We started singing, bye-bye American Idol

I don’t know if you noticed, but American Idol put on one hell of a finale last week.

The FOX competition show signed off after 15 seasons of crowning an amateur singer as best of the bunch by winning over the panel of judges and America in voting week after week.

The season four champ Carrie Underwood, back to sing for the last show.

The season four champ Carrie Underwood, back to sing for the last show. (From my wide-screen)

The system worked to a T some years, including the kick-off, when a Texan by the name of Kelly Clarkson won, and then went on to a very big pop music career. You can say that season four winner Carrie Underwood is one of the most popular country music singers around, still.

Oh, where did you go, Lee DeWyze? (From my wide-screen)

Oh, where did you go, Lee DeWyze? (From my wide-screen)

On the flip side, gray-haired bluesman Taylor Hicks was considered pretty much a flop after his win in season five — but even he’s a hit in Las Vegas — and who can say that they’ve heard much from rocker Lee DeWyze, who won season nine?

In any case, there’s no doubt that ratings started to fall, interest started to wane, water-cooler chatter-chatter diminished year-by-year, or took on a more desultory tone.

But I think FOX got things right for the final go-round.

They shortened the season, for one thing. Programmers finally admitted that they’d been giving too much of what was a good thing.

Keith, J-Lo and Harry dress up for the last show together.

Keith, J-Lo and Harry dress up for the last show together. (From my wide-screen)

They kept the same three judges as the past three seasons, and Jennifer Lopez, Keith Urban and Harry Connick Jr. remained personable, toward each other and the contestants.

The singers, well, I still think NBC’s The Voice has somehow passed AI by in the talent department, but there were a couple for this season 15 that could really bring it.

Lo-and-behold, my favorite two, Trent Harmon and La’Porsha Renae, made the final two.

Trent Harmon, the final 'AI' winner. (From my wide-screen)

Trent Harmon, the final ‘AI’ winner. (From my wide-screen)

They put together the finale right, too.

The two-hour, six-minute Idolpalooza began with a chorus of Idol contestants from throughout the 15 years, all dressed nattily in white.

Winners sang solos.

The mash-ups were splendid.

A four-line of Phillip Phillips, Kris Allen, Lee DeWyze and David Cook gave me goosies, and judge Jen would say, with their medley tribute to our recently passed legend, David Bowie.

The original judging three of Randy Jackson, Paula Abdul and famous meanie Simon Cowell returned to schmooze with host Ryan Seacrest and soak in the applause once again.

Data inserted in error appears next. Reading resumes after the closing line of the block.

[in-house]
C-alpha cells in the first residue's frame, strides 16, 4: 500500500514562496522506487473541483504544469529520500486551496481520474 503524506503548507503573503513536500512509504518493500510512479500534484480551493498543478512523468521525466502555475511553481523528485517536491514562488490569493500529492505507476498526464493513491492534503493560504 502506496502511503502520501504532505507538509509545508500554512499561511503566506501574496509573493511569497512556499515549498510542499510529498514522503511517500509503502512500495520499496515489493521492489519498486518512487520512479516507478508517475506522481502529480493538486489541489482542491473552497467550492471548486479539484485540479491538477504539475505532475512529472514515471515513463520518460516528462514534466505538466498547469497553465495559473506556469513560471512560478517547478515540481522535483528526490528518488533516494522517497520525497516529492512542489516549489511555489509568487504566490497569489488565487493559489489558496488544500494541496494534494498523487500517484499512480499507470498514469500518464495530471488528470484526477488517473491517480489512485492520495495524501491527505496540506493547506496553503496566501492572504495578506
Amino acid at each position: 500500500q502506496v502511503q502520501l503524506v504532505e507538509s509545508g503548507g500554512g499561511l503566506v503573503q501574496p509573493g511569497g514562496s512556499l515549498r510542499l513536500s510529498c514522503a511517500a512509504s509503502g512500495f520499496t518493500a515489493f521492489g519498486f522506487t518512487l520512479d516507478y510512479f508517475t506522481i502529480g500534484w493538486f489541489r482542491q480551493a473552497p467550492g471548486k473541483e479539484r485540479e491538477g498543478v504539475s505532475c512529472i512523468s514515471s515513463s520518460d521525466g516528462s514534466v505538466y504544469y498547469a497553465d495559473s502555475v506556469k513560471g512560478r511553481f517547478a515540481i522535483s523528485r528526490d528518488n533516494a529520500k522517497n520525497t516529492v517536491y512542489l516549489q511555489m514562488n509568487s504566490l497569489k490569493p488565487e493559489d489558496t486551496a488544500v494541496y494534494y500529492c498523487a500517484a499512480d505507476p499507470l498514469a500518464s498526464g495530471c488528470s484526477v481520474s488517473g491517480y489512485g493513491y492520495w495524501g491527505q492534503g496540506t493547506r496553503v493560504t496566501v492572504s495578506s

After Seacrest — yes, the lone constant through all 15 seasons — announced Harmon as the final winner, it ran through my mind how Harmon’s bout with mono during Hollywood week almost ousted him from the competition, but he decided to sing solo on group night.

And as the producers did things right during the two-hour finale that my dear wife Karen and I watched on the DVR a few nights later — yes, a sign of the times in many ways — I also thought back to what AI has meant, to me and to music-loving America, these years.

Hover over any gallery photo for a description. Click on an image for an enlarged slide show.

This show appealed to a cross-section of generations. It put young people on the screen singing songs from previous decades. It had parents and kids, grandparents and grandkids, watching the show together, talking about who they liked best and why. (My wonderful daughter Elisabeth and I would trade notes on our favorites before she got too busy with college and life to watch the show.)

It put music on people’s lips and in their minds. Oh, my musician friends around Syracuse often griped about AI, saying it was an artificial way to put anybody into the limelight, and adding that it also kept people in their living rooms instead of out in clubs and bars seeing live music, where they better belonged. While I couldn’t argue with their point that working hard on songwriting and singing was a better way to become successful, I didn’t quite wholeheartedly accept that second burr in their britches. Who was to say that the introduction to the love of music made with AI wouldn’t lead to live-music-going later on in life — or later on in the weekend, for that matter?

During the hey-day, I’d blog my opinions about how the show on my “Music Notes” feature for the big daily the morning-after, and that feature would get a slew of views and comments. Then when the organizers started the Idol Live tour, it included a stop in Syracuse. To preview the first show, I got a phone interview with Carrie Underwood. At the concert, I saw a happy Idol fan the row in front of me with a copy of my story that she’d somehow gotten autographed by Underwood. That made my night.

After my layoff from the big daily, two Central New York contestants appeared on the show. Kaitlyn Jackson made it to the Hollywood round. Kohlton Pascal earned a Golden Ticket for his audition. My stories about them account for the highest-viewed days here on markbialczak.com.